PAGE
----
Comparing film with script reveals hosts of cuts. Few of these are significant, but each cuts detail that thickened the story, supported the characters rather than the relatively minimal plot. In particular, the scene where Pembleton boasts of his new found wealth as a teacher should have been retained.
Two cuts are significant. Megan Russert’s entrance simply vanishes, and Stan Bolander’s half of the conversation with her is shifted to later in the movie, and with Munch, costing one of Homicide‘s traditional in-jokes. Instead, Megan is simply there at the hospital, with no sense of her arriving, and without an introduction to the viewer. It undermines her.
The other comes in one of Pembleton and Bayliss’s conversations, when Pembleton ruminates on why he resigned: a line is struck out which prefigures the final, and rather more dramatic, conversation between these old partners, to the detriment of the latter.
The show recognises the gap in time since the final episode of season 7. Gharty has been promoted to Lieutenant after Giardello, but he is a weakling, a put-upon stooge for Gaffney and Barnfather, playing his part from fear that being on the street will kill him. Lewis, Falsone, Ballard, Stivers and Sheppard are still in Homicide but new names on the Board are Detectives Hall and Overton. The latter is no more than a name but Hall plays a part: Giardello’s shooting is his case but he’s a rough, crude, stupid, fist-wielding thug, played with great glee by Jason Priestly, happy to wallow in his stereotype for a chance to work on the show.
Munch, we know, is a Detective in New York now, who told his new colleagues on Day 1 of Law & Order: Special Victims Unit that he was never setting foot in Charm City again after Billie Lou ran off with one of his colleagues. Homicide takes great delight in overturning this as a lie (and it sure as hell wasn’t Gharty).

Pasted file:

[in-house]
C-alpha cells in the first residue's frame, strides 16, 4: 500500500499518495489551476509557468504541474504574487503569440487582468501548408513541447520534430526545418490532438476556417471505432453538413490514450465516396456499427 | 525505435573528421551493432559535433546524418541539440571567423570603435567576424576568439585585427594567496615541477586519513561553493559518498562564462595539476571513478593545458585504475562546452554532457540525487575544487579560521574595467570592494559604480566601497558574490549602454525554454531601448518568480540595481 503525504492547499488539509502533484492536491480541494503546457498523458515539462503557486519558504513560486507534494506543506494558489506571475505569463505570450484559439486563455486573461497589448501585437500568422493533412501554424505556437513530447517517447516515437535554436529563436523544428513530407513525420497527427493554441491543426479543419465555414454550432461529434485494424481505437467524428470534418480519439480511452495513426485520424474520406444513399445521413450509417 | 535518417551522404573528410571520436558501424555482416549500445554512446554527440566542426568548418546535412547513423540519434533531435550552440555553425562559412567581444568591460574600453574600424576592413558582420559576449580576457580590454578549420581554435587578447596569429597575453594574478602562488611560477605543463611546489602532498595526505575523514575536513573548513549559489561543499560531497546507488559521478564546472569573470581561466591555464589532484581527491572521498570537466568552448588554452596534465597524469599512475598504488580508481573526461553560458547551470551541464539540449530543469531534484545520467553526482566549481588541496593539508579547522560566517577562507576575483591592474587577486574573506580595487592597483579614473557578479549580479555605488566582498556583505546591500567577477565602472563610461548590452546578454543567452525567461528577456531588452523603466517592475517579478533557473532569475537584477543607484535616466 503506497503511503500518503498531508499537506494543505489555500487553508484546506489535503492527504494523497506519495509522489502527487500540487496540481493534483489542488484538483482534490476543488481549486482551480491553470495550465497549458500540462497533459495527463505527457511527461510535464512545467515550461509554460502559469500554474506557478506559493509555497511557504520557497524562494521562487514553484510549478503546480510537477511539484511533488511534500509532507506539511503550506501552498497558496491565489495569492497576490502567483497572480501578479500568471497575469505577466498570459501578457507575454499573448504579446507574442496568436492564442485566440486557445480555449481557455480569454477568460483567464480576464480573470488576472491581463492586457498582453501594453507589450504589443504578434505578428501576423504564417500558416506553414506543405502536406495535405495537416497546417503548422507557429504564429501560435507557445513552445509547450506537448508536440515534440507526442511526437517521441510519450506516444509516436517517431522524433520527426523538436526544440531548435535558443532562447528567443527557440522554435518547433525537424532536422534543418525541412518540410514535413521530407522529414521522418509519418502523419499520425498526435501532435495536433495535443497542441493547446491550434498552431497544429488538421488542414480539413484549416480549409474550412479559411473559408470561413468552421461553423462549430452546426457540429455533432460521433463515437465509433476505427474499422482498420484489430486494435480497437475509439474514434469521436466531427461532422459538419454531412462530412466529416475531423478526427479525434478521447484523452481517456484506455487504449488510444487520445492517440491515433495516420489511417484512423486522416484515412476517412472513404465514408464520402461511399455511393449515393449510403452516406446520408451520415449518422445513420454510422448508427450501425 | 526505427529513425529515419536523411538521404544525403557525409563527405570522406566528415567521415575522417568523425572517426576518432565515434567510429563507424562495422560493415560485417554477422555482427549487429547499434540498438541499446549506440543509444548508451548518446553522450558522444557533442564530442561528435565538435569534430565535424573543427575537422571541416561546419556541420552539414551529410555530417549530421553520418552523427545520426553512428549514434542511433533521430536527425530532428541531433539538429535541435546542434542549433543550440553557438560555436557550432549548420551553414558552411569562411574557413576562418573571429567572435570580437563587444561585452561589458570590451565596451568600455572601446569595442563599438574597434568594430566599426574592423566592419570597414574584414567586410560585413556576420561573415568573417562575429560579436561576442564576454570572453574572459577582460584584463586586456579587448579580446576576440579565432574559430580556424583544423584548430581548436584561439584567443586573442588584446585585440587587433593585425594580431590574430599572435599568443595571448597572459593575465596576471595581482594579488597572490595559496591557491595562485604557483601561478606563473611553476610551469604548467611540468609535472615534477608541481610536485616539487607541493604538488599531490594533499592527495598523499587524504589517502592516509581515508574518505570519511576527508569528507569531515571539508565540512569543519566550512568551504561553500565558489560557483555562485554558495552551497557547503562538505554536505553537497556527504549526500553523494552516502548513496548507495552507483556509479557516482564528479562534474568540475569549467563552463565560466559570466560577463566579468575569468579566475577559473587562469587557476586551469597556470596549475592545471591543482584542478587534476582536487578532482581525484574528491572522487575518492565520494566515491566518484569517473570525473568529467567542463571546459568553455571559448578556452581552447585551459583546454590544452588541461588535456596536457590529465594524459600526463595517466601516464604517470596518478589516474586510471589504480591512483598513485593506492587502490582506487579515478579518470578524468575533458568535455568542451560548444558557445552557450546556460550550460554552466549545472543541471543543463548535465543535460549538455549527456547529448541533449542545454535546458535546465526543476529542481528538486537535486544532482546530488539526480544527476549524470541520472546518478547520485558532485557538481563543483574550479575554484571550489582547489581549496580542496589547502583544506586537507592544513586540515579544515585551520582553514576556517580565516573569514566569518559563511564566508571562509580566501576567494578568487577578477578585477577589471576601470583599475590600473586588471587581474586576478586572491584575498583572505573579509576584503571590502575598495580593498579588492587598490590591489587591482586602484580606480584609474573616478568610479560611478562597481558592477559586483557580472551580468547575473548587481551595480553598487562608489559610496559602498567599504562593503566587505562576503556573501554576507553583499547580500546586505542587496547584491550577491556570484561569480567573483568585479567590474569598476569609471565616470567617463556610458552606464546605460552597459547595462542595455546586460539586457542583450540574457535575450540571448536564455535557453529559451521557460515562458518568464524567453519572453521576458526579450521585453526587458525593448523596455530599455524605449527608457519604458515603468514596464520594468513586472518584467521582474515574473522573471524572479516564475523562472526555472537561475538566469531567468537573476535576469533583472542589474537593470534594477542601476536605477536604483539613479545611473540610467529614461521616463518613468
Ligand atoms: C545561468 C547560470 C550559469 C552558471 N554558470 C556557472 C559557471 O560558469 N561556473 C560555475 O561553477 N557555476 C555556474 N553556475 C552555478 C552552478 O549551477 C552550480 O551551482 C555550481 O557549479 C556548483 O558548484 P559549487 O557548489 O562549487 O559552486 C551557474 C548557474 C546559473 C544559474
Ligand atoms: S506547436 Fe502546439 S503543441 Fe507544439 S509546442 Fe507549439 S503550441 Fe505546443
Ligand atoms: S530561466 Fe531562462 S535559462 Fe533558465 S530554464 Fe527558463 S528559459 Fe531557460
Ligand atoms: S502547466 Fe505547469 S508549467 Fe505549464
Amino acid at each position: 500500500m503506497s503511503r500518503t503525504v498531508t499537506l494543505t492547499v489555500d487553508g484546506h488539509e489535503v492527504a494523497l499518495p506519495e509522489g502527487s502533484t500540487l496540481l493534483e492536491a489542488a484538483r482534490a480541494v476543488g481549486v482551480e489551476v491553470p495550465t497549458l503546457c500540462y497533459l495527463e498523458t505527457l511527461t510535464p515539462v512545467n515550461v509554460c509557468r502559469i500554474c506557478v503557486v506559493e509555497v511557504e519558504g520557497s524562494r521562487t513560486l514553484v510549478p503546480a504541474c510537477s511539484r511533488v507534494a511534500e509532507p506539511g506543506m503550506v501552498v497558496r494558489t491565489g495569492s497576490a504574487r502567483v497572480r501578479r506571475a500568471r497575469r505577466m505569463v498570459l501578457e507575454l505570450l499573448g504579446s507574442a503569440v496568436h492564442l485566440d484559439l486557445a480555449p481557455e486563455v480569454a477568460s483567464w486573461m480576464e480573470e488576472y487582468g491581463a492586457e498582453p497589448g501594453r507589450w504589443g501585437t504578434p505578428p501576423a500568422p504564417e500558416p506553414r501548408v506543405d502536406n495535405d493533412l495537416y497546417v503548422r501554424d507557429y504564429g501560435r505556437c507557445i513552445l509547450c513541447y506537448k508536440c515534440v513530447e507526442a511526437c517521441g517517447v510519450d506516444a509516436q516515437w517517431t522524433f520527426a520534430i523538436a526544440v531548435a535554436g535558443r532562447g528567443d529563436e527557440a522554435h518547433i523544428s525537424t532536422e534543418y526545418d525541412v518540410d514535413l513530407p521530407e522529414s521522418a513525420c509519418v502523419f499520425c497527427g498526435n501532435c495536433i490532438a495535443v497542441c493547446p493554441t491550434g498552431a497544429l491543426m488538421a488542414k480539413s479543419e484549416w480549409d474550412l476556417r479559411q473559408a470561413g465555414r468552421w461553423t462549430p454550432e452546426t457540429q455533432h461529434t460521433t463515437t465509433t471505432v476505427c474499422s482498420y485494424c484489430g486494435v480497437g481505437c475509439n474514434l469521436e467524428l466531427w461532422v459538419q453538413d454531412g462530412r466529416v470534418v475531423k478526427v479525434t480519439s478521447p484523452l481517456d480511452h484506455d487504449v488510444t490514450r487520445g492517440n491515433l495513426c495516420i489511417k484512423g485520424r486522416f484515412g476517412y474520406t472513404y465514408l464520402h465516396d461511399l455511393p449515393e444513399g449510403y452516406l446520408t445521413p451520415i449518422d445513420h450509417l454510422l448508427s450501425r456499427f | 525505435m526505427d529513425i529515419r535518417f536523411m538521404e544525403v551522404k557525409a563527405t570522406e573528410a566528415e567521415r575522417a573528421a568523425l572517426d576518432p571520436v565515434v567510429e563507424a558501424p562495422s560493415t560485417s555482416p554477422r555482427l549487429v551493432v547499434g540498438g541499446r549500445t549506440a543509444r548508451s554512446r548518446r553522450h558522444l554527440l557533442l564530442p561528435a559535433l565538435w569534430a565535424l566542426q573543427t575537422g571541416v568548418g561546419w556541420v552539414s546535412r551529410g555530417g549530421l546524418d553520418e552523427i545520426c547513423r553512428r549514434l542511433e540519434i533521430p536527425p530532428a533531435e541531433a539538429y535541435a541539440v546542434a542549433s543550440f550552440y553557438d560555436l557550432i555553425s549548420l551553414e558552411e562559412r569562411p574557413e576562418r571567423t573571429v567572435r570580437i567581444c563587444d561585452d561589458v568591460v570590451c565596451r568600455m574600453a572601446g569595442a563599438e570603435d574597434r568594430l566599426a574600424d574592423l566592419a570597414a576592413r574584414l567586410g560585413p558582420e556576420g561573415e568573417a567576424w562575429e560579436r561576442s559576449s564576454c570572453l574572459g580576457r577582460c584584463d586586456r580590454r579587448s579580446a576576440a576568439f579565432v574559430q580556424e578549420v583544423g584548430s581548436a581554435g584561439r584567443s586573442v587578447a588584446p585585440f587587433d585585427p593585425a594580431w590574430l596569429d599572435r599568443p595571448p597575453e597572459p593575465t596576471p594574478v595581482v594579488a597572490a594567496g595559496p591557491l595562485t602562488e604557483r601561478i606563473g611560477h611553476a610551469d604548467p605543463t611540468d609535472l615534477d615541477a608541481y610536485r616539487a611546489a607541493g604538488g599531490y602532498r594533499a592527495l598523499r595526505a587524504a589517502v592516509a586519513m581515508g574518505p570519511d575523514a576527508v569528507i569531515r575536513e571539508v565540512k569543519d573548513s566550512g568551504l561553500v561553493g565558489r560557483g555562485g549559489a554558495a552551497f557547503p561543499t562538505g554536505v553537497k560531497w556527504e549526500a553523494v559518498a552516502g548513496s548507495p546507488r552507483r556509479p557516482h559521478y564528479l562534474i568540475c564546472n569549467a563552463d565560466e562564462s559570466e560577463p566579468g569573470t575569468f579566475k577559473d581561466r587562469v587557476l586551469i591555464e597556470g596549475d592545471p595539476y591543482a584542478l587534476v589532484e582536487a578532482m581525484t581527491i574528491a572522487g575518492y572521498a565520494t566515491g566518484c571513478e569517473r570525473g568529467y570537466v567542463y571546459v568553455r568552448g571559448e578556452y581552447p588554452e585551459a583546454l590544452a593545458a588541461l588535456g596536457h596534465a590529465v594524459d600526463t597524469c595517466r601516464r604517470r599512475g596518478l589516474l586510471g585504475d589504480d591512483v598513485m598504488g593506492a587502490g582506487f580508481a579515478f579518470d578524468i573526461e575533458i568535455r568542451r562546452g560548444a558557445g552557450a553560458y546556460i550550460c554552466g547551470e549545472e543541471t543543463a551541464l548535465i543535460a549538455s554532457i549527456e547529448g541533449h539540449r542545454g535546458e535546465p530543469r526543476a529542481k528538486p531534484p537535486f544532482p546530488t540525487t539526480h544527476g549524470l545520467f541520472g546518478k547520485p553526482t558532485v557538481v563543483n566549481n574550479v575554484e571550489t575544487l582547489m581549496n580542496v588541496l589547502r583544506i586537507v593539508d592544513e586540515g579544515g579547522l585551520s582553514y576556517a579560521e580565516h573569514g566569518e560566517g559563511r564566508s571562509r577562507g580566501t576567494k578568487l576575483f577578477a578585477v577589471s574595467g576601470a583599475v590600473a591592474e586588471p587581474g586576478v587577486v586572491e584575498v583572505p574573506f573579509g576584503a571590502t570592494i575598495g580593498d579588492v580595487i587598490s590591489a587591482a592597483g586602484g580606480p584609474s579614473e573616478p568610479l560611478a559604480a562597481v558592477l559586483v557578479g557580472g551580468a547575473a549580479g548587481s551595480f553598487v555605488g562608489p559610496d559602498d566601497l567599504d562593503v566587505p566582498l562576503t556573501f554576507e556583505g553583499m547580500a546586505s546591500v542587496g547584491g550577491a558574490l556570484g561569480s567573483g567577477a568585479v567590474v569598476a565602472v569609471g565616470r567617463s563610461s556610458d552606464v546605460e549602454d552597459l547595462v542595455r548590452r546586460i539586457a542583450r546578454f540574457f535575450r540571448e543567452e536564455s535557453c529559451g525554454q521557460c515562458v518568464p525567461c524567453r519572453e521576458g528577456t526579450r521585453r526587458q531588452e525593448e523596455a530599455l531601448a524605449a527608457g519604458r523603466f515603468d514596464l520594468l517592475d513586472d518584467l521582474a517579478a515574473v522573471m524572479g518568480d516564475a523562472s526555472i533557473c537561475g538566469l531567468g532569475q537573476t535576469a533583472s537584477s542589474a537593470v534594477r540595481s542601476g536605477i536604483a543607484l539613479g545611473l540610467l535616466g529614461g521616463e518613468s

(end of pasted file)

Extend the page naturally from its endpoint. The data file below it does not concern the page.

Mike Giardello gets a fair amount of time. He’s a beat cop now, looking to win his Detective’s shield, but he spends most of his time in impotent rage at how the hospital won’t tell him anything, put in splendid perspective by a cameo guest role from Ed Begley Jr (playing but not credited as his St Elsewhere role, Victor Erlich).
But it’s that last half hour that puts the film into its real stride. Bayliss and Pembleton finally locate the clue that leads them to the killer, a cameraman who was filming the rally for a local TV station, and who had a gun strapped to his camera. He is a father who, three months earlier, lost his son to a drugs overdose and, slightly unhinged, wanted to prevent Gee from carrying forward his proposals to legalise drugs, and open the door for other kids to die and leave parents bereft. That he’s unhinged by grief is plain, and his nervous energy is infectious, but it brings Bayliss to a point he’s been edging around all the way since Frank turned up.